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Personal emergency plan

Columbia College takes the safety of our students, faculty and staff very seriously. One thing that is abundantly clear is the importance of being prepared should a situation occur that requires prompt action.

As part of the College's emergency preparedness plans, we encourage our students and families to develop a family and personal emergency plan. Taking the time to prepare for an emergency situation can reduce anxiety and improve the outcome.  The suggestions below are adapted from recommendations by Carnegie Mellon University, Cornell University and the American Red Cross.

Discuss with your family the answers to the following questions.

  • Disaster strikes and no one is at home.  How do you find each other?
  • Disaster strikes and confines you to one location. Basic services may not be available. What family and community resources do you need to be aware of at a time like this?
  • Disaster strikes and you need to quickly leave. Where do you go? How do you get there? What do you take?
  • Disaster strikes suddenly, like a tornado. What do you do? Where are the shelters near your home, work and school?

Learn about the hazards that are most likely to impact you and your family.

  • Do you live in an area prone to severe weather?
  • Do you live in an area that is difficult to reach? Consider the location of the nearest airports and bus and train stations, and whether you have access to your own vehicle.
  • Do you live in an area where a man-made hazard could result, such as a hazardous material spill?
  • Do you have family members who are ill or who are facing serious medical issues?
  • Do you have family members employed in a field where their life may be at risk or the services that they provide are in high demand during certain times?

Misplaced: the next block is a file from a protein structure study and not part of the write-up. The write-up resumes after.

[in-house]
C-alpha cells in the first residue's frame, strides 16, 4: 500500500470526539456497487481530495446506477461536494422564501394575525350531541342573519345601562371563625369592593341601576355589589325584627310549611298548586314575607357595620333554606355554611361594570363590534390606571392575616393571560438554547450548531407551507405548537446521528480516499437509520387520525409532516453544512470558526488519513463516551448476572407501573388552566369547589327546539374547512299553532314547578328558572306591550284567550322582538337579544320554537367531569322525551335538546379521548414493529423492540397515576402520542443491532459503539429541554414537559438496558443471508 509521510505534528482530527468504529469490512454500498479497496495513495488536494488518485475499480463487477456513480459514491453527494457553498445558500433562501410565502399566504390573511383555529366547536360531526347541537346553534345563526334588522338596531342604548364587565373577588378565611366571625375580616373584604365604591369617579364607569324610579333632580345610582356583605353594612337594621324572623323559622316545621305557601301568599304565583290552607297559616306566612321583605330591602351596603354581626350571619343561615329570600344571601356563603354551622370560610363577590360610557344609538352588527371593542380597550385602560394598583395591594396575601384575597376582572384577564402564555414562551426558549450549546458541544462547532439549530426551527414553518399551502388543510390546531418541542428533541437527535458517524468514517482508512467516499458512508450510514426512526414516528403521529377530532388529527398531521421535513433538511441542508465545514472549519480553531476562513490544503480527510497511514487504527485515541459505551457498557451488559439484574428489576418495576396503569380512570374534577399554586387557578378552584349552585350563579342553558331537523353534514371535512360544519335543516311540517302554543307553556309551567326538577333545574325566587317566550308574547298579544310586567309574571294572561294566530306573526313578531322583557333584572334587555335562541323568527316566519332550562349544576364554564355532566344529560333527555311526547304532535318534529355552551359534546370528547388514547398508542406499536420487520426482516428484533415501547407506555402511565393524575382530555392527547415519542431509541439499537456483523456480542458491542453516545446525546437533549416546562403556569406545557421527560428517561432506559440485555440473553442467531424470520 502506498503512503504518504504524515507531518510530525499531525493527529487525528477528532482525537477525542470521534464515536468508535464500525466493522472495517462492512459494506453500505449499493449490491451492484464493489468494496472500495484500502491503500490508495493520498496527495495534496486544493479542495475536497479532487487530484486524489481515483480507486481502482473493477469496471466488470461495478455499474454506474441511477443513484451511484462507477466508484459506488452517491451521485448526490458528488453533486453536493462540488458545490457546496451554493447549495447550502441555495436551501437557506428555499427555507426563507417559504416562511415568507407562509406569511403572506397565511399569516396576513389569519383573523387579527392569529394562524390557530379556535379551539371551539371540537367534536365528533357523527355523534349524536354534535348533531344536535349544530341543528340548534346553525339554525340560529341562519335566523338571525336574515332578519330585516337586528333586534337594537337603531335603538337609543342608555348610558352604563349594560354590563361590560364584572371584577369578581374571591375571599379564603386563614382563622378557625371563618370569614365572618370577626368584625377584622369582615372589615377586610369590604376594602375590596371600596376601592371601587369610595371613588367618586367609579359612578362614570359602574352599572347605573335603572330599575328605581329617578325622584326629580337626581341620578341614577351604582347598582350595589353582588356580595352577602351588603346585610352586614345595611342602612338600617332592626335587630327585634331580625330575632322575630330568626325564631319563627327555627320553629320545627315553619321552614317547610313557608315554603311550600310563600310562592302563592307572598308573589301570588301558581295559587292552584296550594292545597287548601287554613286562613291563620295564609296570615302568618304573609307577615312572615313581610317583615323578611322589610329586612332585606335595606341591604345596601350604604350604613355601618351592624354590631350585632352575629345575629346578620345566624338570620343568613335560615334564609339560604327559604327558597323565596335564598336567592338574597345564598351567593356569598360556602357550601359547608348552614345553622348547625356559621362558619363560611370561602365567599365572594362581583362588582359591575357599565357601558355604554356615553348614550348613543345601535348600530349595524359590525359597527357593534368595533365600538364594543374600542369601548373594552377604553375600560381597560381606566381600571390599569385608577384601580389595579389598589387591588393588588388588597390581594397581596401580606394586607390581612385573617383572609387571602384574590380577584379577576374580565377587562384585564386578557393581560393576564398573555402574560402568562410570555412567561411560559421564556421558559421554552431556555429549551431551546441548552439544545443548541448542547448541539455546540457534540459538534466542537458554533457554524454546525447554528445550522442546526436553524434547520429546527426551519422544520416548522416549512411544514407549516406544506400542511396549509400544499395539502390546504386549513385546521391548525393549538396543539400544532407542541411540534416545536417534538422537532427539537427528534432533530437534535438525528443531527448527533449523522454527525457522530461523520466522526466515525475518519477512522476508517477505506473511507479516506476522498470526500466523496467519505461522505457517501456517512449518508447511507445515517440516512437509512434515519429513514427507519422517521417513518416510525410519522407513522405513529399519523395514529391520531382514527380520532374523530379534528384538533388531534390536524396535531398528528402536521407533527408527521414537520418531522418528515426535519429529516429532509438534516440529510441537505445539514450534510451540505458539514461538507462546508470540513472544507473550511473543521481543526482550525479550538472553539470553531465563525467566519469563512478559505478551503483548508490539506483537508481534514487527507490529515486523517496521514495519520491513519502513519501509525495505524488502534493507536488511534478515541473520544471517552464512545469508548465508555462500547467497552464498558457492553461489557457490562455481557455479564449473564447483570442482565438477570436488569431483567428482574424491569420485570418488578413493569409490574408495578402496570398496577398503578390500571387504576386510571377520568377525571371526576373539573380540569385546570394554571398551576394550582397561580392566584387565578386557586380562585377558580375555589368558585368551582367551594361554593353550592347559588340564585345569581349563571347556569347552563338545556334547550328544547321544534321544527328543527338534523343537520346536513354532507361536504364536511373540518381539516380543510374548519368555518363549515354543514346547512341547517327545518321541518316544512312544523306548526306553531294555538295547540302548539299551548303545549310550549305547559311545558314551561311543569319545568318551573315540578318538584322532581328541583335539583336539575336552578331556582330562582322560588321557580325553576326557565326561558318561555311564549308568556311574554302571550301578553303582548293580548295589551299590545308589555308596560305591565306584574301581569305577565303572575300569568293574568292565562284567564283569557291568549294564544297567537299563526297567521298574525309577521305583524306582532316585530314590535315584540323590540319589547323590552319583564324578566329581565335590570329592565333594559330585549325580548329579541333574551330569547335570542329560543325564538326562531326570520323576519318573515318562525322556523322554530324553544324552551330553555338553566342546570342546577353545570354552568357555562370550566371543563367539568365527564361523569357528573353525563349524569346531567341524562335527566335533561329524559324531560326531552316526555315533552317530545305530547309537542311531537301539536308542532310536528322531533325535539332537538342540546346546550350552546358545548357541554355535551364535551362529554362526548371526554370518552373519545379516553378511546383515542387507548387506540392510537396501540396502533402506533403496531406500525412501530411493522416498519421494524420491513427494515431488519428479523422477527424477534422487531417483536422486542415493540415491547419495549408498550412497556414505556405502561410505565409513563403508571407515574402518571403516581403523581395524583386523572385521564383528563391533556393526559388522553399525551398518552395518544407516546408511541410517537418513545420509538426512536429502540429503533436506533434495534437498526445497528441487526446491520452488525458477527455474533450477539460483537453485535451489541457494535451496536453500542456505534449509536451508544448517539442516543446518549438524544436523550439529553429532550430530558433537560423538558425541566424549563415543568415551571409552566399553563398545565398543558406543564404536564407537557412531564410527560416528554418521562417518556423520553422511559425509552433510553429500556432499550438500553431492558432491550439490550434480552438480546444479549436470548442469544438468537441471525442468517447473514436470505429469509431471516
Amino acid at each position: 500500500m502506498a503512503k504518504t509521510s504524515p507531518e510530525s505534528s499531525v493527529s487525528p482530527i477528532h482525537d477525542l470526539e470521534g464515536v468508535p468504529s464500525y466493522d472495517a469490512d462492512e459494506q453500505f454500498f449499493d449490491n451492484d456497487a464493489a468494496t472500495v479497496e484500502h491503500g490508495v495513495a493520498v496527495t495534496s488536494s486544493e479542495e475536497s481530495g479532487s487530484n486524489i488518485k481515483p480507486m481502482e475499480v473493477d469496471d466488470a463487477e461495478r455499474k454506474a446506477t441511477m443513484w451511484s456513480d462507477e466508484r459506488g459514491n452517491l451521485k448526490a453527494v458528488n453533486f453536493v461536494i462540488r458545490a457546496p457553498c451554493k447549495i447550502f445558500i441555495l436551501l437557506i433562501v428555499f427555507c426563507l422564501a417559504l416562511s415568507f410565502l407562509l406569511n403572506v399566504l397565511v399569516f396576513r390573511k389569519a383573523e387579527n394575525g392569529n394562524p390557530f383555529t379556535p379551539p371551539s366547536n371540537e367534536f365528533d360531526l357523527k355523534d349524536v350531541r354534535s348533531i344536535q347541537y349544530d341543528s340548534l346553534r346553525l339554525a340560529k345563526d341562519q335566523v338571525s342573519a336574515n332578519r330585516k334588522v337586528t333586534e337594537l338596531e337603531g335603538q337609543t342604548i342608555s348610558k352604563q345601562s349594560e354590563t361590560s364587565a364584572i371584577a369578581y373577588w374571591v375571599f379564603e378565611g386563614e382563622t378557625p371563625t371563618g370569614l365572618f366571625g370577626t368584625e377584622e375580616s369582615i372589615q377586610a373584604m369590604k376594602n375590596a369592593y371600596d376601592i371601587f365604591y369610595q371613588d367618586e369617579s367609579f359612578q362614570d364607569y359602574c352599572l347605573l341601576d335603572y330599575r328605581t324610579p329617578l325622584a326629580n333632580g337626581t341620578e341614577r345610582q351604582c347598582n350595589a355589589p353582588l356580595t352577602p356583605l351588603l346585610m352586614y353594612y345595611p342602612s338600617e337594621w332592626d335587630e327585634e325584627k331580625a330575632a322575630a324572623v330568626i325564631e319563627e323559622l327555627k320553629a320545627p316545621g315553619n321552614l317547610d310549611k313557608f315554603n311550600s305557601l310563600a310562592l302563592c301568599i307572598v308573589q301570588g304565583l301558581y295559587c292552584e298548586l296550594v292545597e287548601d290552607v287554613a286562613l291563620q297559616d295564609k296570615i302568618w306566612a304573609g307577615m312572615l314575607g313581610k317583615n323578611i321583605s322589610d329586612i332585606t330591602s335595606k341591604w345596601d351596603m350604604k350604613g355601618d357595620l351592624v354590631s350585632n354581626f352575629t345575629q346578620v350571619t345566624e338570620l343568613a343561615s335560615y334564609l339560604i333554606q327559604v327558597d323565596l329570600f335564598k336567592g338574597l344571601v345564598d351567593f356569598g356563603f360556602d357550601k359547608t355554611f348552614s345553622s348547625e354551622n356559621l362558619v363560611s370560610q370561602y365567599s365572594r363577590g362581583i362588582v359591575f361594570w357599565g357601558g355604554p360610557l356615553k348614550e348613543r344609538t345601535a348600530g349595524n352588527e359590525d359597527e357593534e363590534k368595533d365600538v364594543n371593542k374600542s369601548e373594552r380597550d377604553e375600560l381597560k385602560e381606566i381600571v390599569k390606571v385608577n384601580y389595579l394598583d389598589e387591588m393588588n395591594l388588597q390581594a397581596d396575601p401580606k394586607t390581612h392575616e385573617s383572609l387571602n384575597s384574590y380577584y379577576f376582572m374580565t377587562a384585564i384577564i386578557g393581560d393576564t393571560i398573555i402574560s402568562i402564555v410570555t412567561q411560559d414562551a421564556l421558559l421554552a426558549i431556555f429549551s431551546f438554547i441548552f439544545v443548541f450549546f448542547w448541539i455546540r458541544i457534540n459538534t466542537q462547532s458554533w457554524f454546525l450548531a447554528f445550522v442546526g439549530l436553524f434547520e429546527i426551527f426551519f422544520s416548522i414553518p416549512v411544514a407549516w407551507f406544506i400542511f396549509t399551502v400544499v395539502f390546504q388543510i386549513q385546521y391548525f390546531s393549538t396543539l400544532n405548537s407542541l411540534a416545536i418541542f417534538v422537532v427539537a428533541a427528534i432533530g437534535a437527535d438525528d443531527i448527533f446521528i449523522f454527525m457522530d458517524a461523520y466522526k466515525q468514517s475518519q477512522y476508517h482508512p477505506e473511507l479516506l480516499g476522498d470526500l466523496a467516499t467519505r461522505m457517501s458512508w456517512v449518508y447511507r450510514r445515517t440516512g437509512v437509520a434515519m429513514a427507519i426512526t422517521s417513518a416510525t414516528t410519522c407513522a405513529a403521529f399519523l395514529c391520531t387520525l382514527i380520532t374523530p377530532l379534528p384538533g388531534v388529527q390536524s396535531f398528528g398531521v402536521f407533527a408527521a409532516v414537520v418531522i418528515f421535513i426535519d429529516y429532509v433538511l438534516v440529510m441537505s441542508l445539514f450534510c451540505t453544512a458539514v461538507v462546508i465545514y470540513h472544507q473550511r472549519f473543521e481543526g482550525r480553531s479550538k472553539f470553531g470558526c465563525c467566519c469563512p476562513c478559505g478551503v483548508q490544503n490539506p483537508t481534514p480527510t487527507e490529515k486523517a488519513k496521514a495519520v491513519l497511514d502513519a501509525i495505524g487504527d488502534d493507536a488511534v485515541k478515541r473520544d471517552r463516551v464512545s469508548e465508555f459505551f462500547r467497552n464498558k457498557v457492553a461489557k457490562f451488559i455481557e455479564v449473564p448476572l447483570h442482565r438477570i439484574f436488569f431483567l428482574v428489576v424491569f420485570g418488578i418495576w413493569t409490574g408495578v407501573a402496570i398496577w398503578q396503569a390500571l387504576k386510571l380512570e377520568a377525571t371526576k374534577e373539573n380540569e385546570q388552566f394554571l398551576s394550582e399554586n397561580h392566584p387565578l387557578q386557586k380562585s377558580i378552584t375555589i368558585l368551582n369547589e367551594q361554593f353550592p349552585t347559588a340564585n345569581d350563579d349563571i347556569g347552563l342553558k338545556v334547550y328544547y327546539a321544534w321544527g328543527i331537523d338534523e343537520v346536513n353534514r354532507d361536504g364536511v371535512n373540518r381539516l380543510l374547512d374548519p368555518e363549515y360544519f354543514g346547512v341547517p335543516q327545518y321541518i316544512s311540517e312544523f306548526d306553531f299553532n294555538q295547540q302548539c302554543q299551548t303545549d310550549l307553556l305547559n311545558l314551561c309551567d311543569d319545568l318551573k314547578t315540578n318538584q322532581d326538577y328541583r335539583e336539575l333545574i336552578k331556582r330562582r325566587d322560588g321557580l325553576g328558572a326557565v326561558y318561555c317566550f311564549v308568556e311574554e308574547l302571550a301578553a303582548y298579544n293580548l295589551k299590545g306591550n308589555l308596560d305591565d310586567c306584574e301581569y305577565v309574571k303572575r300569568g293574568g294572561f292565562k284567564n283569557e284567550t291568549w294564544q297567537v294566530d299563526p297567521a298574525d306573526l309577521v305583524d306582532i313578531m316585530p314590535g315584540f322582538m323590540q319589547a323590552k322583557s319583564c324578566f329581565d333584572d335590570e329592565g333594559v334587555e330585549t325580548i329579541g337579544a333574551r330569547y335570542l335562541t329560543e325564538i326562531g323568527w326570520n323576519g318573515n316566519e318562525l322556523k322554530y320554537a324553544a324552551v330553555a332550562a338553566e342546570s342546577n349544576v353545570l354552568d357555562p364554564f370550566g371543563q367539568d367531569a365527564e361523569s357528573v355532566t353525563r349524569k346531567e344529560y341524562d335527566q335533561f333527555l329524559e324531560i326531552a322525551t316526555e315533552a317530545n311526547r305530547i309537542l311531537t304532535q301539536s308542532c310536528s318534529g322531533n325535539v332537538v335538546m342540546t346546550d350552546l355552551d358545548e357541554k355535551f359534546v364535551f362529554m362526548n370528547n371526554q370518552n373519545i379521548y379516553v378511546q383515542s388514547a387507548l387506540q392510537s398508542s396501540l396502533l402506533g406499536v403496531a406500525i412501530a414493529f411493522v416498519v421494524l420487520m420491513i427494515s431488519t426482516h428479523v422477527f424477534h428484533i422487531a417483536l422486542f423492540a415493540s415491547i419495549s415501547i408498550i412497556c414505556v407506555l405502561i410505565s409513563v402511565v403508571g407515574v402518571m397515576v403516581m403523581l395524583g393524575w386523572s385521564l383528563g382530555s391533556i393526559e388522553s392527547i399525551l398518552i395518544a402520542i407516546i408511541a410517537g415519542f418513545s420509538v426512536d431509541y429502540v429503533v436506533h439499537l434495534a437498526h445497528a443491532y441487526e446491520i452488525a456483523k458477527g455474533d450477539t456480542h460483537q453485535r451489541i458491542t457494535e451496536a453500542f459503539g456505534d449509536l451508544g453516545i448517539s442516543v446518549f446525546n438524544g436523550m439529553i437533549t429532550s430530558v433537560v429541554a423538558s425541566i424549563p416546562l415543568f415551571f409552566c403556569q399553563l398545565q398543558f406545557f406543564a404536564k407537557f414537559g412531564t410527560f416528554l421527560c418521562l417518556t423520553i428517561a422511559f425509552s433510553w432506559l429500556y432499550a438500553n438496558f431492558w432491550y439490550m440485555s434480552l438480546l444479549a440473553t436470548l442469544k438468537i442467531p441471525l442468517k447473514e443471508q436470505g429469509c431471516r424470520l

• Do you know what to do in a fire? In a situation requiring evacuation?

Plan ahead as much as possible.

  • Make sure all family members have critical emergency contact numbers (i.e., parents' work, neighbors, doctor, dentist, health insurance, home owner's insurance, young children's schools, police, fire, etc.).
  • Make plans for how to escape from your home (and residence hall/ apartment).  Determine where you should be in your home during the types of disasters most likely to impact your family.
  • Make evacuation plans.  If you must leave your home/ residence hall/ apartment, where would you go, how would you get there and what items would you take?
  • Determine how you will keep in contact with family members. Pick two locations in your hometown where family members can meet.  Also, ask an out-of-state friend to be your family's "check-in contact." In a disaster, it is often easier to call long-distance than within a stricken area.  Make sure all children know how to contact this person.
  • Store a two week supply of basic things you might need if confined to your home. Things to have on hand include: flashlights, extra batteries, candles, matches, first aid kit, battery-powered radio and non-perishable food and water.
  • Revisit the basic safety precautions that many emergency personnel strongly recommend: know the location of electrical, water and gas shut-offs for your home; maintain fresh batteries in all smoke detectors; learn how to use a fire extinguisher; keep matches and lighters out of the reach of children; learn basic first aid and CPR.


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